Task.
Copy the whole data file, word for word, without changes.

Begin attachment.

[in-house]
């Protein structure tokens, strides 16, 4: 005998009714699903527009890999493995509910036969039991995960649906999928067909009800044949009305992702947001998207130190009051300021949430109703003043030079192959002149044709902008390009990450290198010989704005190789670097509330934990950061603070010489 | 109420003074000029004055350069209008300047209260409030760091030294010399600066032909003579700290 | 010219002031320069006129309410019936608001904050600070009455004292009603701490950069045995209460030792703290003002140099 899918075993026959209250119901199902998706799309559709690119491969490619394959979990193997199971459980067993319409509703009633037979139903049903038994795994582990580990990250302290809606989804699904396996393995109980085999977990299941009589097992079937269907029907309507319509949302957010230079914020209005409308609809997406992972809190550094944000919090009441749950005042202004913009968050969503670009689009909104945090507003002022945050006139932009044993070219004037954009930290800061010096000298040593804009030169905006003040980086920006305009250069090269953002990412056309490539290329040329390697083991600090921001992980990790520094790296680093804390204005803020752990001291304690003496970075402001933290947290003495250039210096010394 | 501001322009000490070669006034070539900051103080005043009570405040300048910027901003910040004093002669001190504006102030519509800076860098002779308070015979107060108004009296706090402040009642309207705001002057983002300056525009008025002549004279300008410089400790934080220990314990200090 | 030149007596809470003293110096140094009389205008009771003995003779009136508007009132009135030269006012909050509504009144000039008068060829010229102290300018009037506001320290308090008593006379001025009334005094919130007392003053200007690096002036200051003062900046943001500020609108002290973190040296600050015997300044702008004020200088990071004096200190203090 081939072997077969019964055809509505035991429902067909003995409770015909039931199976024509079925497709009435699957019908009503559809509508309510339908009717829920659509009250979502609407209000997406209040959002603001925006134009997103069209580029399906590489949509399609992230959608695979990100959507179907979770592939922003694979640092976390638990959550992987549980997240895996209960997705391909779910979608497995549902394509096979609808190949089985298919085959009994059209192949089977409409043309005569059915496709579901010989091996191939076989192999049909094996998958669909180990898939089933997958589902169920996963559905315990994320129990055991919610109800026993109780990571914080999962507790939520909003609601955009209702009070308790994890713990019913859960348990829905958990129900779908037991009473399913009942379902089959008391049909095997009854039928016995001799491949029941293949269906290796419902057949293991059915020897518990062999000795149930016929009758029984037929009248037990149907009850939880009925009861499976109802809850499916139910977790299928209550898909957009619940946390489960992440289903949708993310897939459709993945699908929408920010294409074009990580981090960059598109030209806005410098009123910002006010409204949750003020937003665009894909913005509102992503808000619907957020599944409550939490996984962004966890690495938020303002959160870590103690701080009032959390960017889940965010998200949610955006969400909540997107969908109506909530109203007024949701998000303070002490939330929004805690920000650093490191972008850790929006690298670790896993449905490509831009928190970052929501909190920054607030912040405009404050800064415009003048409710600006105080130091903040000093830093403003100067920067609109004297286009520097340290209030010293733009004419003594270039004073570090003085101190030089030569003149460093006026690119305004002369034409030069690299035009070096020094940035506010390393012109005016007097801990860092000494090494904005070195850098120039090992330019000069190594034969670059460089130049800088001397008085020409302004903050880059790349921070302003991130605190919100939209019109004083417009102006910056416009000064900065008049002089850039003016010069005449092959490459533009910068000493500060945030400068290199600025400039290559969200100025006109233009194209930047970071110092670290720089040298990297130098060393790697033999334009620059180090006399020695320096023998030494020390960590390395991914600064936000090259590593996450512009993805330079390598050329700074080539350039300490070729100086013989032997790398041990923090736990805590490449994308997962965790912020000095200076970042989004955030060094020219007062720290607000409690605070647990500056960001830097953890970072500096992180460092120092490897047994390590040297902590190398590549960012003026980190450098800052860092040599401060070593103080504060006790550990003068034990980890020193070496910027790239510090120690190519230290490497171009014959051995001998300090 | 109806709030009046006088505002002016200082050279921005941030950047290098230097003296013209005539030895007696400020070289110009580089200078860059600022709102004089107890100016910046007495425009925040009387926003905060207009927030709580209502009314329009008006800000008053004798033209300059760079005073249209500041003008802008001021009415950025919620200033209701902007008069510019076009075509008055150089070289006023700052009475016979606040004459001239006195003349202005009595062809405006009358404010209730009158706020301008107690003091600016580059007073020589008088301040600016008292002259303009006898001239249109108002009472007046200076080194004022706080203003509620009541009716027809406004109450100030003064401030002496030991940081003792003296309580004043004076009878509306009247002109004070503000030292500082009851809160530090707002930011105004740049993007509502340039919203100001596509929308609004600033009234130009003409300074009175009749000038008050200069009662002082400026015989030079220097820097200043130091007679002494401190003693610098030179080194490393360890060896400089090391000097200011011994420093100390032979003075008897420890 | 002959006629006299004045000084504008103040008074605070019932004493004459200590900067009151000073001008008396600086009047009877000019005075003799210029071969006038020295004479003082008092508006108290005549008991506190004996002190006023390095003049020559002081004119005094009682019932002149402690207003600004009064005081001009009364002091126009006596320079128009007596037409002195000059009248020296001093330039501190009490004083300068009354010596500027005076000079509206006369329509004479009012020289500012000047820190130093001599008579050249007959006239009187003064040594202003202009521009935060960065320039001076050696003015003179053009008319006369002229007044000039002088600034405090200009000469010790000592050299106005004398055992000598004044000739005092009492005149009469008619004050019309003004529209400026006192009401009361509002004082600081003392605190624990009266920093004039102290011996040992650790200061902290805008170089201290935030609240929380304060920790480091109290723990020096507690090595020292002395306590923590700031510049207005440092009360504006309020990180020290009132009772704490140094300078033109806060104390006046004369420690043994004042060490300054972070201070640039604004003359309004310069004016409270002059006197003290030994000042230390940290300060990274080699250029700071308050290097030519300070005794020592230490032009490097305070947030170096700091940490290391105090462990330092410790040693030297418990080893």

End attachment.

[in-house]
């Protein structure tokens, strides 16, 4: 005998009714699903527009890999493995509910036969039991995960649906999928067909009800044949009305992702947001998207130190009051300021949430109703003043030079192959002149044709902008390009990450290198010989704005190789670097509330934990950061603070010489 | 109420003074000029004055350069209008300047209260409030760091030294010399600066032909003579700290 | 010219002031320069006129309410019936608001904050600070009455004292009603701490950069045995209460030792703290003002140099 899918075993026959209250119901199902998706799309559709690119491969490619394959979990193997199971459980067993319409509703009633037979139903049903038994795994582990580990990250302290809606989804699904396996393995109980085999977990299941009589097992079937269907029907309507319509949302957010230079914020209005409308609809997406992972809190550094944000919090009441749950005042202004913009968050969503670009689009909104945090507003002022945050006139932009044993070219004037954009930290800061010096000298040593804009030169905006003040980086920006305009250069090269953002990412056309490539290329040329390697083991600090921001992980990790520094790296680093804390204005803020752990001291304690003496970075402001933290947290003495250039210096010394 | 501001322009000490070669006034070539900051103080005043009570405040300048910027901003910040004093002669001190504006102030519509800076860098002779308070015979107060108004009296706090402040009642309207705001002057983002300056525009008025002549004279300008410089400790934080220990314990200090 | 030149007596809470003293110096140094009389205008009771003995003779009136508007009132009135030269006012909050509504009144000039008068060829010229102290300018009037506001320290308090008593006379001025009334005094919130007392003053200007690096002036200051003062900046943001500020609108002290973190040296600050015997300044702008004020200088990071004096200190203090 081939072997077969019964055809509505035991429902067909003995409770015909039931199976024509079925497709009435699957019908009503559809509508309510339908009717829920659509009250979502609407209000997406209040959002603001925006134009997103069209580029399906590489949509399609992230959608695979990100959507179907979770592939922003694979640092976390638990959550992987549980997240895996209960997705391909779910979608497995549902394509096979609808190949089985298919085959009994059209192949089977409409043309005569059915496709579901010989091996191939076989192999049909094996998958669909180990898939089933997958589902169920996963559905315990994320129990055991919610109800026993109780990571914080999962507790939520909003609601955009209702009070308790994890713990019913859960348990829905958990129900779908037991009473399913009942379902089959008391049909095997009854039928016995001799491949029941293949269906290796419902057949293991059915020897518990062999000795149930016929009758029984037929009248037990149907009850939880009925009861499976109802809850499916139910977790299928209550898909957009619940946390489960992440289903949708993310897939459709993945699908929408920010294409074009990580981090960059598109030209806005410098009123910002006010409204949750003020937003665009894909913005509102992503808000619907957020599944409550939490996984962004966890690495938020303002959160870590103690701080009032959390960017889940965010998200949610955006969400909540997107969908109506909530109203007024949701998000303070002490939330929004805690920000650093490191972008850790929006690298670790896993449905490509831009928190970052929501909190920054607030912040405009404050800064415009003048409710600006105080130091903040000093830093403003100067920067609109004297286009520097340290209030010293733009004419003594270039004073570090003085101190030089030569003149460093006026690119305004002369034409030069690299035009070096020094940035506010390393012109005016007097801990860092000494090494904005070195850098120039090992330019000069190594034969670059460089130049800088001397008085020409302004903050880059790349921070302003991130605190919100939209019109004083417009102006910056416009000064900065008049002089850039003016010069005449092959490459533009910068000493500060945030400068290199600025400039290559969200100025006109233009194209930047970071110092670290720089040298990297130098060393790697033999334009620059180090006399020695320096023998030494020390960590390395991914600064936000090259590593996450512009993805330079390598050329700074080539350039300490070729100086013989032997790398041990923090736990805590490449994308997962965790912020000095200076970042989004955030060094020219007062720290607000409690605070647990500056960001830097953890970072500096992180460092120092490897047994390590040297902590190398590549960012003026980190450098800052860092040599401060070593103080504060006790550990003068034990980890020193070496910027790239510090120690190519230290490497171009014959051995001998300090 | 109806709030009046006088505002002016200082050279921005941030950047290098230097003296013209005539030895007696400020070289110009580089200078860059600022709102004089107890100016910046007495425009925040009387926003905060207009927030709580209502009314329009008006800000008053004798033209300059760079005073249209500041003008802008001021009415950025919620200033209701902007008069510019076009075509008055150089070289006023700052009475016979606040004459001239006195003349202005009595062809405006009358404010209730009158706020301008107690003091600016580059007073020589008088301040600016008292002259303009006898001239249109108002009472007046200076080194004022706080203003509620009541009716027809406004109450100030003064401030002496030991940081003792003296309580004043004076009878509306009247002109004070503000030292500082009851809160530090707002930011105004740049993007509502340039919203100001596509929308609004600033009234130009003409300074009175009749000038008050200069009662002082400026015989030079220097820097200043130091007679002494401190003693610098030179080194490393360890060896400089090391000097200011011994420093100390032979003075008897420890 | 002959006629006299004045000084504008103040008074605070019932004493004459200590900067009151000073001008008396600086009047009877000019005075003799210029071969006038020295004479003082008092508006108290005549008991506190004996002190006023390095003049020559002081004119005094009682019932002149402690207003600004009064005081001009009364002091126009006596320079128009007596037409002195000059009248020296001093330039501190009490004083300068009354010596500027005076000079509206006369329509004479009012020289500012000047820190130093001599008579050249007959006239009187003064040594202003202009521009935060960065320039001076050696003015003179053009008319006369002229007044000039002088600034405090200009000469010790000592050299106005004398055992000598004044000739005092009492005149009469008619004050019309003004529209400026006192009401009361509002004082600081003392605190624990009266920093004039102290011996040992650790200061902290805008170089201290935030609240929380304060920790480091109290723990020096507690090595020292002395306590923590700031510049207005440092009360504006309020990180020290009132009772704490140094300078033109806060104390006046004369420690043994004042060490300054972070201070640039604004003359309004310069004016409270002059006197003290030994000042230390940290300060990274080699250029700071308050290097030519300070005794020592230490032009490097305070947030170096700091940490290391105090462990330092410790040693030297418990080893």